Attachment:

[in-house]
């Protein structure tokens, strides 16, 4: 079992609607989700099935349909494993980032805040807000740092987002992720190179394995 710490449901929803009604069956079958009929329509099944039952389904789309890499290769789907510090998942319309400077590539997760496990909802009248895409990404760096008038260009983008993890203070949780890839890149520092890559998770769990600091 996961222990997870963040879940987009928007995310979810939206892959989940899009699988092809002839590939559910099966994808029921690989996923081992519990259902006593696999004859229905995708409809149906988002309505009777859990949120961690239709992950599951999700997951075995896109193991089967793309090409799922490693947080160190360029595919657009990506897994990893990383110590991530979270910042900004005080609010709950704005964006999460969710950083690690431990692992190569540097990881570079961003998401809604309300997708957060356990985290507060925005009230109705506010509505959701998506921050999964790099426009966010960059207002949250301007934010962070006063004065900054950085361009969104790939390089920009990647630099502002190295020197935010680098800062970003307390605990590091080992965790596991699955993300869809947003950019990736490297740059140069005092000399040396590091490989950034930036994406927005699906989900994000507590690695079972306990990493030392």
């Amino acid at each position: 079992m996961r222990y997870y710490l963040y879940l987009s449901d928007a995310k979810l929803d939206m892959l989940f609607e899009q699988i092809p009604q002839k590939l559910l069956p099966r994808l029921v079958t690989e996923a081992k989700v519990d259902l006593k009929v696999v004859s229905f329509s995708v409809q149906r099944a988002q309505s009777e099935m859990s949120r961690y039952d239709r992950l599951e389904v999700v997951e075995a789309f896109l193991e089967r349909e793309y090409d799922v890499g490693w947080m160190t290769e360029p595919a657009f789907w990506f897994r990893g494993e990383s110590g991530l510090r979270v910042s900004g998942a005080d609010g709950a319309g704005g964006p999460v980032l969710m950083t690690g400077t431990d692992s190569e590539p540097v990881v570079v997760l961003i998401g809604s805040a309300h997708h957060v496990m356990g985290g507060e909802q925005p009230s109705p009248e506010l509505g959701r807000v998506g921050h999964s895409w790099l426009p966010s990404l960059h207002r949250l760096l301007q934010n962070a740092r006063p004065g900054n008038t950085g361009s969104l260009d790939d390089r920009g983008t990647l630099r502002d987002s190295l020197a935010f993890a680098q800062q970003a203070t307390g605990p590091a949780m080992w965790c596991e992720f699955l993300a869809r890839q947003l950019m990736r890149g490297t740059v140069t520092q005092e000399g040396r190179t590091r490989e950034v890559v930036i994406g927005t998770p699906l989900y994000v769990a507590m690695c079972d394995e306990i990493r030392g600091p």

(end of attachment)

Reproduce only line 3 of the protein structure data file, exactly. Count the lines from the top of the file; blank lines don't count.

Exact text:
């Amino acid at each position: 079992m996961r222990y997870y710490l963040y879940l987009s449901d928007a995310k979810l929803d939206m892959l989940f609607e899009q699988i092809p009604q002839k590939l559910l069956p099966r994808l029921v079958t690989e996923a081992k989700v519990d259902l006593k009929v696999v004859s229905f329509s995708v409809q149906r099944a988002q309505s009777e099935m859990s949120r961690y039952d239709r992950l599951e389904v999700v997951e075995a789309f896109l193991e089967r349909e793309y090409d799922v890499g490693w947080m160190t290769e360029p595919a657009f789907w990506f897994r990893g494993e990383s110590g991530l510090r979270v910042s900004g998942a005080d609010g709950a319309g704005g964006p999460v980032l969710m950083t690690g400077t431990d692992s190569e590539p540097v990881v570079v997760l961003i998401g809604s805040a309300h997708h957060v496990m356990g985290g507060e909802q925005p009230s109705p009248e506010l509505g959701r807000v998506g921050h999964s895409w790099l426009p966010s990404l960059h207002r949250l760096l301007q934010n962070a740092r006063p004065g900054n008038t950085g361009s969104l260009d790939d390089r920009g983008t990647l630099r502002d987002s190295l020197a935010f993890a680098q800062q970003a203070t307390g605990p590091a949780m080992w965790c596991e992720f699955l993300a869809r890839q947003l950019m990736r890149g490297t740059v140069t520092q005092e000399g040396r190179t590091r490989e950034v890559v930036i994406g927005t998770p699906l989900y994000v769990a507590m690695c079972d394995e306990i990493r030392g600091p």